In 2015, Cambridge University² published an empirical study seeking to prove the link between sustainability improvements and the financial performance of global REITs. This considered both the operational performance, including return on assets (ROA) and return on equity (ROE), together with stock market performance represented by the annualised stock market return. This research attempted to link the financial performance of REITs against their GRESB (Global Real Estate Sustainability Benchmark) ratings (which provides a measurement of the environmental policies and carbon emissions of a portfolio). This work was a useful development in measuring sustainability returns. However, again, these results were only applicable at portfolio level using a generalised sustainability benchmark that does not link environmental performance with value.

A new and more detailed approach and methodology is required to generate a robust quantification of green alpha at individual asset level using actual benchmarked financial data. To achieve this, two principal data sets are needed:

• The detailed measurement and data for energy and resource use of a building;
• The property investment market returns from the asset over the hold period.

Step 1: Energy performance analysis 

Advances in technology and software can now facilitate detailed environmental performance measurement. Investors today can have immediate online access to a full suite of verifiable energy and property market data. Data collection can begin when an asset is acquired and continue until exit, offering the opportunity to identify and isolate where capital expenditure on sustainability re-fits has led to tangible operational savings.

Active energy management means that buildings are equipped or retrofitted with sub-metering and half-hourly data loggers. The property is subject to continuous monitoring and subsequent EPC and DEC and relevant benchmarking and re-rating, corroborating any energy efficiency improvements and associated carbon reductions.

Cost savings and sustainability key performance indicators (KPIs) over the holding period of the investment can then be benchmarked against the market. Furthermore, Department of Energy and Climate Change (DECC) energy-pricing forecasts can then be used to estimate potential future savings for the building for five years after its sale, to reflect the short-term future benefit to landlord and tenant.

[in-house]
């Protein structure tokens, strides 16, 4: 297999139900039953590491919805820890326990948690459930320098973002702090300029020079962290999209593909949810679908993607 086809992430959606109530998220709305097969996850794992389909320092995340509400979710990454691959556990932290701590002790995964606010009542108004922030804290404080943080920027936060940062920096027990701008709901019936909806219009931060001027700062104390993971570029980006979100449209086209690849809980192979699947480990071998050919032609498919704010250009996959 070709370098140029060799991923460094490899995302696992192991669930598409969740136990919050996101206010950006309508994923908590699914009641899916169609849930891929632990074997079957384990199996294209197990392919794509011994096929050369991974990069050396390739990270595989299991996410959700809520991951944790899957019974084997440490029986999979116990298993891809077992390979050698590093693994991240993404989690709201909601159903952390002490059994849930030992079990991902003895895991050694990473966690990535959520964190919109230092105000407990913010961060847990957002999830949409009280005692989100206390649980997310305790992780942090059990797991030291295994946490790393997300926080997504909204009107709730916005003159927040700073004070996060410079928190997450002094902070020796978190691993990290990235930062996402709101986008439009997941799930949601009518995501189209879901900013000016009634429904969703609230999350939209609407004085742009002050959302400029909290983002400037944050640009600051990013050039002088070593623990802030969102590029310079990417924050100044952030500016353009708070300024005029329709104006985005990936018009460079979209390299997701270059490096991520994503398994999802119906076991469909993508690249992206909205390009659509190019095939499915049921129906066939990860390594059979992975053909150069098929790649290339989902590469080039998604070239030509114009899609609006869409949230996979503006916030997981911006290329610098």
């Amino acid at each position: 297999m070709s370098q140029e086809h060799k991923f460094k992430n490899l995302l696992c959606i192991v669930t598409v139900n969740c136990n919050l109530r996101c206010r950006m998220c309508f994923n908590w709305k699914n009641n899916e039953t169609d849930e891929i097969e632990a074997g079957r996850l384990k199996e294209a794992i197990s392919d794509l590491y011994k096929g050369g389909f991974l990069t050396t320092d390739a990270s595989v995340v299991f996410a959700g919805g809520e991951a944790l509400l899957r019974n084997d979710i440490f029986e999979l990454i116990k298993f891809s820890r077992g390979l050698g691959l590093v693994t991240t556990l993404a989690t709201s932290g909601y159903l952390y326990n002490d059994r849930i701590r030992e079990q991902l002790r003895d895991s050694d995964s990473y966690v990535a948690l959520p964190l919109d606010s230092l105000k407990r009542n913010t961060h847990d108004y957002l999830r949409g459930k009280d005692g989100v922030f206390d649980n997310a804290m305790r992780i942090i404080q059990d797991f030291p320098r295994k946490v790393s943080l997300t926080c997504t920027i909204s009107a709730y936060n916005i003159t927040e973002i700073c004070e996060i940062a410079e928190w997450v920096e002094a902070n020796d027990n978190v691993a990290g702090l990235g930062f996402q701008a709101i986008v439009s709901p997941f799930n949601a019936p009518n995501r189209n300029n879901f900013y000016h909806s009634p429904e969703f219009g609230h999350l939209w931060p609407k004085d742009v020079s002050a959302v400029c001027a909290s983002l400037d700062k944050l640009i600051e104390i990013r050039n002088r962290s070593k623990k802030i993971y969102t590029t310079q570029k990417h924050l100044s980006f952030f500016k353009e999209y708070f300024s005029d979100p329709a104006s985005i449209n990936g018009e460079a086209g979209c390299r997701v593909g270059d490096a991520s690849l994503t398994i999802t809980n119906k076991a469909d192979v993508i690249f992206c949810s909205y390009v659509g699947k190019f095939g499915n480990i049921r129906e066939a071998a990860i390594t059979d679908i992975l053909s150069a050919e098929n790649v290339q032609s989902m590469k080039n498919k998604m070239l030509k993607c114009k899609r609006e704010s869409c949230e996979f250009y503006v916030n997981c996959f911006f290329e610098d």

Input data:

• Capex in energy efficiency measures;
• Calculation of energy savings;
• Benchmarking sustainability KPIs over hold period;
• Property performance analysis against comparable transactions;
• IPD benchmarking and JLL forecast comparison.

Why green buildings should command high values

Step 2: Investment performance analysis 

To isolate the impact of the sustainability-led capital expenditure on income, capital or total returns it is necessary to account for the impact of macro and micro-economic cycles. With respect to the achievable price on any given asset, there is also the need to check for special purchasers (who may be inclined to pay a premium for a specific reason), competitive bidding and other market factors. 

Using databases of local rental and capital growth and yield movements over a 20 to 30-year period, as used here by JLL, it is possible to account for the impacts of potential variability within the market up until the asset disposal. Using a discounted cash flow (DCF) valuation model, together with rent and yield forecasts at the date of acquisition for the local market, it is possible to use Monte Carlo simulation to identify the most likely or median exit value for the asset at any given date.

This analysis can then be adjusted for the many other possible factors that could impact returns; the greatest of which is usually inflation. To address this, both the nominal delivered returns from the asset are adjusted for consumer price inflation (CPI) as are the results of the IPD index over the hold period. This isolates the ‘real’ performance differential of the asset against the market otherwise known as ‘alpha’.

There are, of course, many factors that contribute to the total overall observable alpha of any given asset. These include the perceived impacts from reduced letting risk, tenant goodwill, lower exposure to carbon tax and enhanced yields from a stronger defensive position at rent review and all need to be accounted for.